This is a simple guide on how to best build your documentation in Julia v1.0 if you are using
The old way
If you are using
Documenter you probably have something like the following in your
.travis.yml file for building your documentation:
after_success: - julia -e 'Pkg.add("Documenter")' - julia -e 'cd(Pkg.dir("PACKAGE_NAME")); include(joinpath("docs", "make.jl"))'
Why is this bad? Here are some reasons:
- There is no good way to add doc-build dependencies, you have to add them manually (like we
- Code in the
after_success:part of the build does not fail the build. This makes it difficult to verify that (i) the doc build works and (ii) that doctest etc. still passes. For this reason some package have chosen to build the docs as part of the test suite instead.
- Doc building runs in the global environment, and is thus affected by the surroundings.
So, maybe we can use this new
Pkg thing, that apparently should solve all our problems. Absolutely!
The new way
In Julia v1.0 we can instead use a designated doc-build project with a
Project.toml in the
docs/ directory. The project includes
Documenter and all your other doc-build dependencies. If
Documenter is the only dependency, then the
Project.toml file should include the following:
[deps] Documenter = "e30172f5-a6a5-5a46-863b-614d45cd2de4" [compat] Documenter = "~0.19"
Here we also added a compatibility constraint for
Documenter, since I happen to know that
Documenter 0.20 will break everything.
Instead of creating the
Project.toml file manually we could have started Julia with
julia --project=docs/ (alternatively just start Julia and then
using Pkg; Pkg.activate("docs")) and then used the
Pkg REPL to
add our doc-build dependencies.
Next we need to configure the
.travis.yml to use this project. For this we will utilize Travis Build Stages that have just been released (see https://docs.travis-ci.com/user/build-stages). Add the following to your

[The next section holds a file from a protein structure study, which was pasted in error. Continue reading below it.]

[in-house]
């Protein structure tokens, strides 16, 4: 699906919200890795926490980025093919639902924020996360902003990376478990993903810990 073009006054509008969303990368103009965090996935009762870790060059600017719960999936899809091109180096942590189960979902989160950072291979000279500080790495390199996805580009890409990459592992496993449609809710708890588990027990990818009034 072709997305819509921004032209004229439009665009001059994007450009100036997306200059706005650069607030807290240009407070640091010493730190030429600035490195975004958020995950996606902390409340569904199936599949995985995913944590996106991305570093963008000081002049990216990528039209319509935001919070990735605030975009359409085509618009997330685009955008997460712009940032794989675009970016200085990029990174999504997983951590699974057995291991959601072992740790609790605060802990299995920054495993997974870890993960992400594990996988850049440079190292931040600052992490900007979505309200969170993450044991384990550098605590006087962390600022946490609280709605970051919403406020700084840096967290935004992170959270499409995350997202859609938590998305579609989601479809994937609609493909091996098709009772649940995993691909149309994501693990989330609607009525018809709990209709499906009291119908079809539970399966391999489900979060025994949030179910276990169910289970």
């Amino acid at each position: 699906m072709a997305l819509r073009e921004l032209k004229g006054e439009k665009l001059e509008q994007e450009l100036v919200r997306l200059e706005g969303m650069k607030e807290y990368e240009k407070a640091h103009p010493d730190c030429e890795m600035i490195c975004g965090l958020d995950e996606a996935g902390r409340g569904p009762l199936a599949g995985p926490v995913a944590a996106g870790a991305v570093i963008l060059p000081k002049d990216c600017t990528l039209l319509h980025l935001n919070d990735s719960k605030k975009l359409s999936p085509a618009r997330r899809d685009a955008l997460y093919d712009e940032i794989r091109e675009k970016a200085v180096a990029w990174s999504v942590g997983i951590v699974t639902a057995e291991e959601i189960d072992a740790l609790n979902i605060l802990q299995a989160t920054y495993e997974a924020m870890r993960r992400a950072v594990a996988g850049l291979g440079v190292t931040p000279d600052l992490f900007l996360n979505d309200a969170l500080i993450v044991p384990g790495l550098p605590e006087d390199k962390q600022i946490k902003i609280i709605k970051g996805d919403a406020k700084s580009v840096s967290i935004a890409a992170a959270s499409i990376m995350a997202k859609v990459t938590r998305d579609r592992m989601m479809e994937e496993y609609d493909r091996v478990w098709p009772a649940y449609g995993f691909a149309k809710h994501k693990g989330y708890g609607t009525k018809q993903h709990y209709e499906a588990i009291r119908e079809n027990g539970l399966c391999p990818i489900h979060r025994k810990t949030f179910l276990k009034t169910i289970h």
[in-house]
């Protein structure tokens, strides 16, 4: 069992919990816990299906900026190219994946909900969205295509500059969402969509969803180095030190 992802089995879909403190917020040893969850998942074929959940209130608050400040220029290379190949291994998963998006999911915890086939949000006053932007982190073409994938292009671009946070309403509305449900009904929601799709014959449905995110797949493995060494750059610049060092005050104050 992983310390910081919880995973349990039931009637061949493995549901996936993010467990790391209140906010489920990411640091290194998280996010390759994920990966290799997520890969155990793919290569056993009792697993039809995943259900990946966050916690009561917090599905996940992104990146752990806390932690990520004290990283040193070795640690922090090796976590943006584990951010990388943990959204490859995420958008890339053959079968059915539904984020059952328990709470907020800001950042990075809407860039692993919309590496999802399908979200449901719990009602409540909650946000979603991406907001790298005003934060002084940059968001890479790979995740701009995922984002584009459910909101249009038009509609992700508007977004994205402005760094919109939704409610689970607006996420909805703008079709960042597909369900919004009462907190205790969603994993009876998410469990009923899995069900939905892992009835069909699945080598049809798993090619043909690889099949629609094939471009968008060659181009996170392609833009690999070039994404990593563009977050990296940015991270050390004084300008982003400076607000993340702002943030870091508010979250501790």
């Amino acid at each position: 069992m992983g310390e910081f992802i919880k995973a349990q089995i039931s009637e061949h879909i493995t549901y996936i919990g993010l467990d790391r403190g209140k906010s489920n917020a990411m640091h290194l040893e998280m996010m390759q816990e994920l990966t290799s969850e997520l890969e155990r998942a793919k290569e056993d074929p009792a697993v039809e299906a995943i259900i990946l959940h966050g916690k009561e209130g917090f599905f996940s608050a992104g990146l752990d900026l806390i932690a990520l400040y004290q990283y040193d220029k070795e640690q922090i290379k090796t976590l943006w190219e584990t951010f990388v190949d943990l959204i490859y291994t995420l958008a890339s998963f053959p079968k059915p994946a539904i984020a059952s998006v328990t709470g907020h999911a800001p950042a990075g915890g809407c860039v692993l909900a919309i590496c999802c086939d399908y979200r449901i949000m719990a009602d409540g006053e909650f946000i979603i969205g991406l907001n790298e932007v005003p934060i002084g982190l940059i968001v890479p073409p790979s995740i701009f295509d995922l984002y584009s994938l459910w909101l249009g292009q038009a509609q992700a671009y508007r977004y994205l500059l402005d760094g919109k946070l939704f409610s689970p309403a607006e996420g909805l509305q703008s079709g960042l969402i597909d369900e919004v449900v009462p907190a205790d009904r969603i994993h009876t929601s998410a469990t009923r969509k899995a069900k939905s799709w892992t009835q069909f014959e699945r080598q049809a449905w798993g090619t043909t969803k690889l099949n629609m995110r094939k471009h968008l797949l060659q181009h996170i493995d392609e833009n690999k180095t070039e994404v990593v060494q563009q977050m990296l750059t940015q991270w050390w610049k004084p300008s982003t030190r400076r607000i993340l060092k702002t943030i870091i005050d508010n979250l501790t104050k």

jobs: include: - stage: "Documentation" julia: 1.0 os: linux script: - julia --project=docs/ -e 'using Pkg; Pkg.instantiate(); Pkg.add(PackageSpec(path=pwd()))' - julia --project=docs/ docs/make.jl after_success: skip
This adds a new build stage, called
Documentation, that will run after the default
test stage. It will look something like this. The
os: entries control from which worker we build the docs, for example Julia
linux. What happens on the three lines in the
- The first line
Pkg.instantiate()s the project, meaning that
Documenterand the other dependencies will be installed.
- The second line adds our package to the doc-build environment.
- The third line builds the docs.
Lastly, commit the files (the
Manifest.toml can be
.gitignored) and push!
Why is this better?
- Using a custom docs projects gives full control over the environment where the docs build.
- We can have documentation dependencies.
- A failed doc build now fails CI.
In my opinion this is a pretty nice example of how to utilize the new
If you need some inspiration, have a look at the following packages that already uses projects and build stages for doc-building:
Make sure that the
Documenter.deploydocsmatch the configuration you define for the build stage in
.travis.yml. Note that this is something that will change in the next Documenter release, where the
osarguments are removed and the deployment is essentially governed by the
.travis.ymlconfiguration. So the annoyance of keeping those in sync is temporary.
You might run into https://github.com/JuliaLang/julia/pull/28625 which is a bug in Julia
v1.0(but fixed on
nightlyand the upcoming Julia
v1.0.1). You can add the following lines at the top of
docs/make.jlto workaround it:
# Workaround for JuliaLang/julia/pull/28625 if Base.HOME_PROJECT !== nothing Base.HOME_PROJECT = abspath(Base.HOME_PROJECT) end
Feel free to ping me (
@fredrikekre) for any questions from your PRs. Happy upgrading!